Creating a Better Regina with Tactical Urbanism March 20, 2018 · 9 min. readWhile the thoughts and opinions are my own, this article was brought to you by a third party. Also, this article may contain affiliate links.
Last autumn I visited Kingston, Ontario for the first time in about seven years, and while I mentioned I had been there before, I never explained why.
Several years ago I travelled to Kingston to represent Southern Saskatchewan at the NEXT Generation Leaders Forum. The purpose of this international forum was to discuss urban planning in the mega-cities of tomorrow. We had to think outside the box and solve problems like housing, garbage collection, employment, energy and transportation. When the forum was complete, and we submitted our ideas to a panel of judges, my group won the "Global Vision" award for our ideas on improving housing for the future.
For seven years that award and my time in Kingston sat on my bedroom shelf collecting dust, and while the experience was memorable, it never amounted to anything.
This all changed a few weeks ago at a joint workshop between the Regina Downtown Business Improvement District and the Regina Warehouse Business Improvement District. The theme of the workshop was Tactical Urbanism 101, which introduced the concept of improving public space via inexpensive and temporary changes.
Old photographs of downtown Regina show throngs of people walking around outside, filling the sidewalks and streets with activity. If you go down there today, sidewalks are much emptier, and people are replaced by cars. Throughout the Western world, downtown areas have transformed from shopping markets to business sectors. Historic, character buildings have been replaced by glass and steel and cognitive themes were lost to towering skyscrapers. Some of downtown Regina's most iconic buildings – the old City Hall, the King's Hotel, the Capitol Theatre, among many more – were lost during this transition.
Shared spaces that were once a disorganised chaos of cars, trolleys and pedestrians have now been segregated to sidewalks and roadways. Streets downtown now have highway size lanes with speed limits the same rate as major roadways. Today, roads and parking lots take up nearly a quarter of downtown and have people getting in and out as fast as possible, not staying around to linger. This hurts local business, drives away traffic and closes doors.
Tactical Urbanism looks at ways to test out temporary interventions that can inspire permanent change in any neighbourhood. To make downtown a safer place for pedestrians, the workshop recommended wider sidewalks, narrower traffic lanes and slower vehicles speeds. With such a high concentration of traffic, this will not only improve safety, but also reduce accidents and collisions.
One of the side effects of this would be a reduction of people going downtown, which may sound counter productive, but is exactly what we want. Drivers will no longer think of downtown as a space for trucks to roar through. Instead, traffic will be slower and vehicles like large trucks will resort to travelling on roadways designed for them. Studies show that the removal of 1-2% of drivers is the difference between grid-locked traffic and calm, seamless driving.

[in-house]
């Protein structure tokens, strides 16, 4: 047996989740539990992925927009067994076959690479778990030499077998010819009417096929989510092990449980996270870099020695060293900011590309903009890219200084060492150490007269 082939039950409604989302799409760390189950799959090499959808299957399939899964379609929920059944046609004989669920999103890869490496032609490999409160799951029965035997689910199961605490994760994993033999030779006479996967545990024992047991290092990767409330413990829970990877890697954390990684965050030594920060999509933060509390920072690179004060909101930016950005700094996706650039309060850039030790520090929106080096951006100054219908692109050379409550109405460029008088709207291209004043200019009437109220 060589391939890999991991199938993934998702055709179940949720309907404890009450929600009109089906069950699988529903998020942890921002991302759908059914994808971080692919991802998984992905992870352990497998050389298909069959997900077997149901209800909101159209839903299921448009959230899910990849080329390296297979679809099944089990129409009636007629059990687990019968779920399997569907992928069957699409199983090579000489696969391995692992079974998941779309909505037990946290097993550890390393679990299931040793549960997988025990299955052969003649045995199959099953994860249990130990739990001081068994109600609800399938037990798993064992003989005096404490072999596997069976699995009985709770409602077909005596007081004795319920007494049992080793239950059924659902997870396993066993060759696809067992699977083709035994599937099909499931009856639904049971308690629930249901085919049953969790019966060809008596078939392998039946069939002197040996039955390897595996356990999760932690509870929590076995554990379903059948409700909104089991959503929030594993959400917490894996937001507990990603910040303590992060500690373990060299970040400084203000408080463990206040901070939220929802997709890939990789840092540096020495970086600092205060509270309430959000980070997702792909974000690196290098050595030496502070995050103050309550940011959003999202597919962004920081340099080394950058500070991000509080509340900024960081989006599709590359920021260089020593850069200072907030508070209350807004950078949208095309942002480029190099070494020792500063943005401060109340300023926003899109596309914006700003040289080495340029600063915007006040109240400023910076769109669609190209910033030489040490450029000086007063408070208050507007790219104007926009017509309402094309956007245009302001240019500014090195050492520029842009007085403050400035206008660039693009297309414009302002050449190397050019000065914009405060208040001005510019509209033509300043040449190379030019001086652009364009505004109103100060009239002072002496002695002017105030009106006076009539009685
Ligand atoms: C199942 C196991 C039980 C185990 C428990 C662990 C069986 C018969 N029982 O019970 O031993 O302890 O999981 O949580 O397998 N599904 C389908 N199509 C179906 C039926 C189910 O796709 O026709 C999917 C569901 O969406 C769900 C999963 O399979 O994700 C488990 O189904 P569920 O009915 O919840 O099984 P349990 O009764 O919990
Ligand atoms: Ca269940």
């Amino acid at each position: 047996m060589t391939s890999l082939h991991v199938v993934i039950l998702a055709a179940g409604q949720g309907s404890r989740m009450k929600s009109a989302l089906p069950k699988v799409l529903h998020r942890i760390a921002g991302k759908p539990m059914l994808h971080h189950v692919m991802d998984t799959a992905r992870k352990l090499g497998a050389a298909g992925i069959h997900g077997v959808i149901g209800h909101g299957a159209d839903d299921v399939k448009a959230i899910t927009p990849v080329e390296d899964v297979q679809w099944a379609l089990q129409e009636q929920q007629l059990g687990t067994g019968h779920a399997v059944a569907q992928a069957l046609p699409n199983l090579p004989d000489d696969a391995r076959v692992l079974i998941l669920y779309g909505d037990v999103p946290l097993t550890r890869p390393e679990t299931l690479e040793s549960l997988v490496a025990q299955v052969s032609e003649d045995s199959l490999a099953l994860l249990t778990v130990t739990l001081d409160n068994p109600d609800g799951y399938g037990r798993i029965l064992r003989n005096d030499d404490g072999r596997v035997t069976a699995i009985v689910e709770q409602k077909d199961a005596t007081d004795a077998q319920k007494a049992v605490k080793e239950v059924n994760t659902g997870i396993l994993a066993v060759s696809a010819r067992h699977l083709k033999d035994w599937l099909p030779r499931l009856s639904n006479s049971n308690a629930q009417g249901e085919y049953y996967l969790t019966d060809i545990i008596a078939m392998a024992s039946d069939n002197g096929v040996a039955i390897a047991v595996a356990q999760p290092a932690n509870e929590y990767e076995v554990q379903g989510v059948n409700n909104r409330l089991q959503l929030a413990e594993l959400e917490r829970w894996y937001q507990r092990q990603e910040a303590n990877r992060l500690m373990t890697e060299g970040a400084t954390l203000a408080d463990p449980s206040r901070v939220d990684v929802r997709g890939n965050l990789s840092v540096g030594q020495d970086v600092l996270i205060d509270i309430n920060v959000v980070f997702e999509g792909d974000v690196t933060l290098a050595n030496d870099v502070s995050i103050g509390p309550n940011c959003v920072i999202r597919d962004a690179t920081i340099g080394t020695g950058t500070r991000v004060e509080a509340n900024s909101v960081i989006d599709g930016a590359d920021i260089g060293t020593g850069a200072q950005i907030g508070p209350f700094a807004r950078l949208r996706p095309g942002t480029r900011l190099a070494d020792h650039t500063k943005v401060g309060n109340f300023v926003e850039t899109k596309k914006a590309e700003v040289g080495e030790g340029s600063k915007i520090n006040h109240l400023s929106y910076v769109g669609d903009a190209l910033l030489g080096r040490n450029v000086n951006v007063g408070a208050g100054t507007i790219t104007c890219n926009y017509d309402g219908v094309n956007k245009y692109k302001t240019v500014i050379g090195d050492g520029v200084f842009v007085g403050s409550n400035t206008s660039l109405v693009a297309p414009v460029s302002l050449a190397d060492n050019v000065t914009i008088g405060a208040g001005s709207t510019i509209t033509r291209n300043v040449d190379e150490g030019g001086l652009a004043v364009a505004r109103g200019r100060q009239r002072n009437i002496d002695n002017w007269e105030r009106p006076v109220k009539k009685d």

However, increasing sidewalk space and narrowing lanes is expensive. Not to mention that such construction efforts would take months to complete, and close off entire sections of the city. Tactical Urbanism's solution to this is to increase sidewalks via outdoor patios, using street space for Park(ing) Days or by putting up temporarily barricades to restrict traffic. A similar concept was done in Toronto to create a safe place for people to ride their bicycles. By closing off a lane with stone flower-pots, bikers could have a safe place away from moving vehicles. Within 2 years of creating this very inexpensive barricade, the number of bicycles riders jumped from 529 to 2136! This took scores of vehicles off the road and made traffic run that much smoother.
There are scores of other ways to "Tactically Urbanise" a neighbourhood. You could transform it aesthetically like the Gay Village did in Montreal, or revamp an unused space like Alley-Oop in Vancouver, or even take an undesirable area and morph it into something stunning like Graffiti Alley in Toronto. All these locations are now famous for their design and innovation, and there is no reason it couldn't happen in Regina.
The workshop I attended used inexpensive materials, including stencils and pallets, and made chairs, tables and whole temporary spaces for people to enjoy. Under guidance from guest speakers like Stantec's Harold Madi and Megan Jones (and many volunteers from the Regina Downtown Business Improvement District and Regina Warehouse Business Improvement District), humble empty places were transformed into lively spaces by just a touch of creativity.
After the workshop ended, I went home and thought about what locations could be "beautified" around Regina. One of them that immediately stood out was the alleyway to the West of Scarth Street. It's a low traffic area and would be the perfect place for something like Graffiti Alley, or even a very cramped but quirky Farmer's Market like what you would see in cities in Kyiv or Hong Kong. I also thought how fun it would be to see the entirety of Scarth Street filled with tables, like in Innsbruck. My mind then wandered to the Warehouse District and using the flat roof space for things like outdoor eateries in the summer, like The Rooftop Restaurant, or even connecting local businesses with walkways like the High Line in New York.